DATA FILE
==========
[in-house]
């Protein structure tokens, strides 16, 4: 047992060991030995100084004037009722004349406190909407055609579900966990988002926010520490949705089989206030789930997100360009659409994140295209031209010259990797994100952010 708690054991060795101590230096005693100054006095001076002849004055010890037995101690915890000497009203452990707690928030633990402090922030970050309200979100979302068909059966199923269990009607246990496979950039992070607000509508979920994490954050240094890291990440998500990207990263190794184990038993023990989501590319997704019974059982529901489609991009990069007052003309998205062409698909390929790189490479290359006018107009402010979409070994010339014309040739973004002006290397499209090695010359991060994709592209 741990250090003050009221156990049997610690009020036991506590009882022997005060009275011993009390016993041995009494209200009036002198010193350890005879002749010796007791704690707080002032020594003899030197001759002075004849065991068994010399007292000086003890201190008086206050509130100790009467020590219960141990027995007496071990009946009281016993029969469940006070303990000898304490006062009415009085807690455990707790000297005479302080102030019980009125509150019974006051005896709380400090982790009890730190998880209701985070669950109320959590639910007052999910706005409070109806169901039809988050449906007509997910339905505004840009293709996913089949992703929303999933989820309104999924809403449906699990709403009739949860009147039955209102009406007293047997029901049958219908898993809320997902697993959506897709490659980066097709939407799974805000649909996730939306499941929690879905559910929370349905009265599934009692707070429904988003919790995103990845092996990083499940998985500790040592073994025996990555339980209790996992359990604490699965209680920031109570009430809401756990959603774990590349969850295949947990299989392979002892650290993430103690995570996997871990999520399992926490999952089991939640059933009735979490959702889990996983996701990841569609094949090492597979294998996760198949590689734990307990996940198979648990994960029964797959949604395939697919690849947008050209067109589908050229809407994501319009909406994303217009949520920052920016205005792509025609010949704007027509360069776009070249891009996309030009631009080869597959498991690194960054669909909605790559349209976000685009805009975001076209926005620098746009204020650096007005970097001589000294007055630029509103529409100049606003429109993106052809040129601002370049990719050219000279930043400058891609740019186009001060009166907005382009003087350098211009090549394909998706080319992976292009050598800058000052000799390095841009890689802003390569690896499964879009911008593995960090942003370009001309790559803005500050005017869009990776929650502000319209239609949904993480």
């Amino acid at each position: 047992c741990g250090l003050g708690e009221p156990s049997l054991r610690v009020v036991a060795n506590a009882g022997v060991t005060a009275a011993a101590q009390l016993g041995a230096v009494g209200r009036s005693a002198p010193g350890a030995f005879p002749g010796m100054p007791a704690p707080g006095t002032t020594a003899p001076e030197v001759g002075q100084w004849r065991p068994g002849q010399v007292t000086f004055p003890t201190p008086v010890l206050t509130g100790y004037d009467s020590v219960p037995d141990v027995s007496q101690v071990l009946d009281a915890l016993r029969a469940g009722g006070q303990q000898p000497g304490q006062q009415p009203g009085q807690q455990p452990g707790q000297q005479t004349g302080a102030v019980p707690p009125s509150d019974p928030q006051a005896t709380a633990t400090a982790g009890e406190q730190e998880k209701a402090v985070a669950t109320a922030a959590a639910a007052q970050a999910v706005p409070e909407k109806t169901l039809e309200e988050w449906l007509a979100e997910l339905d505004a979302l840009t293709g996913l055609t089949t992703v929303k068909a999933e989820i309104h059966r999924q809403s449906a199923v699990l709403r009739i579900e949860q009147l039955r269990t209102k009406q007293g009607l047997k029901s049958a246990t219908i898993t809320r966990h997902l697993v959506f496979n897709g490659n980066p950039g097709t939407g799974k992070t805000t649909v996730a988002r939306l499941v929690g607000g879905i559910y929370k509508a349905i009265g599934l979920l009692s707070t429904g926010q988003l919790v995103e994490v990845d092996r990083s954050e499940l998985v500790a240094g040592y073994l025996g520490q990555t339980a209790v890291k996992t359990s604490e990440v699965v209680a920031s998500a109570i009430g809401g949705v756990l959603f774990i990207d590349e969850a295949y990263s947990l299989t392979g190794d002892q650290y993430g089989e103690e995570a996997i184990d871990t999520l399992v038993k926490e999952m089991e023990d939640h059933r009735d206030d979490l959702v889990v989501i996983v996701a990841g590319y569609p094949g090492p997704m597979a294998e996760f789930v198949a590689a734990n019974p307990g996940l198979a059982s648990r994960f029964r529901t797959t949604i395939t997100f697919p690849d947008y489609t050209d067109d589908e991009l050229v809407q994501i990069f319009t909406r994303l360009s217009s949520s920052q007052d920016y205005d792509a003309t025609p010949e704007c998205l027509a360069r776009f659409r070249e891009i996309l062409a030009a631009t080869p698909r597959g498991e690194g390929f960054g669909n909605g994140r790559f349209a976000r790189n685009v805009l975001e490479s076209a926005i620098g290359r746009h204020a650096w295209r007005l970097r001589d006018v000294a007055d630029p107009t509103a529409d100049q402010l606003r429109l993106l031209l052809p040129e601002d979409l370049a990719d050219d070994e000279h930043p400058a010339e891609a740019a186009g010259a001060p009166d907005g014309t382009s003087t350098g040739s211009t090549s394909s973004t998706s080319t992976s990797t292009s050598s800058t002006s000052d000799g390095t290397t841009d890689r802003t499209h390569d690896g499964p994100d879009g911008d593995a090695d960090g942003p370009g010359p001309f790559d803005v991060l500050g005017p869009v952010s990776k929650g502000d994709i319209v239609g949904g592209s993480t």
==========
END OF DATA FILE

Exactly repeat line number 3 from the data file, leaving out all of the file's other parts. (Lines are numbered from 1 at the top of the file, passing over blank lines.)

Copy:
């Amino acid at each position: 047992c741990g250090l003050g708690e009221p156990s049997l054991r610690v009020v036991a060795n506590a009882g022997v060991t005060a009275a011993a101590q009390l016993g041995a230096v009494g209200r009036s005693a002198p010193g350890a030995f005879p002749g010796m100054p007791a704690p707080g006095t002032t020594a003899p001076e030197v001759g002075q100084w004849r065991p068994g002849q010399v007292t000086f004055p003890t201190p008086v010890l206050t509130g100790y004037d009467s020590v219960p037995d141990v027995s007496q101690v071990l009946d009281a915890l016993r029969a469940g009722g006070q303990q000898p000497g304490q006062q009415p009203g009085q807690q455990p452990g707790q000297q005479t004349g302080a102030v019980p707690p009125s509150d019974p928030q006051a005896t709380a633990t400090a982790g009890e406190q730190e998880k209701a402090v985070a669950t109320a922030a959590a639910a007052q970050a999910v706005p409070e909407k109806t169901l039809e309200e988050w449906l007509a979100e997910l339905d505004a979302l840009t293709g996913l055609t089949t992703v929303k068909a999933e989820i309104h059966r999924q809403s449906a199923v699990l709403r009739i579900e949860q009147l039955r269990t209102k009406q007293g009607l047997k029901s049958a246990t219908i898993t809320r966990h997902l697993v959506f496979n897709g490659n980066p950039g097709t939407g799974k992070t805000t649909v996730a988002r939306l499941v929690g607000g879905i559910y929370k509508a349905i009265g599934l979920l009692s707070t429904g926010q988003l919790v995103e994490v990845d092996r990083s954050e499940l998985v500790a240094g040592y073994l025996g520490q990555t339980a209790v890291k996992t359990s604490e990440v699965v209680a920031s998500a109570i009430g809401g949705v756990l959603f774990i990207d590349e969850a295949y990263s947990l299989t392979g190794d002892q650290y993430g089989e103690e995570a996997i184990d871990t999520l399992v038993k926490e999952m089991e023990d939640h059933r009735d206030d979490l959702v889990v989501i996983v996701a990841g590319y569609p094949g090492p997704m597979a294998e996760f789930v198949a590689a734990n019974p307990g996940l198979a059982s648990r994960f029964r529901t797959t949604i395939t997100f697919p690849d947008y489609t050209d067109d589908e991009l050229v809407q994501i990069f319009t909406r994303l360009s217009s949520s920052q007052d920016y205005d792509a003309t025609p010949e704007c998205l027509a360069r776009f659409r070249e891009i996309l062409a030009a631009t080869p698909r597959g498991e690194g390929f960054g669909n909605g994140r790559f349209a976000r790189n685009v805009l975001e490479s076209a926005i620098g290359r746009h204020a650096w295209r007005l970097r001589d006018v000294a007055d630029p107009t509103a529409d100049q402010l606003r429109l993106l031209l052809p040129e601002d979409l370049a990719d050219d070994e000279h930043p400058a010339e891609a740019a186009g010259a001060p009166d907005g014309t382009s003087t350098g040739s211009t090549s394909s973004t998706s080319t992976s990797t292009s050598s800058t002006s000052d000799g390095t290397t841009d890689r802003t499209h390569d690896g499964p994100d879009g911008d593995a090695d960090g942003p370009g010359p001309f790559d803005v991060l500050g005017p869009v952010s990776k929650g502000d994709i319209v239609g949904g592209s993480t």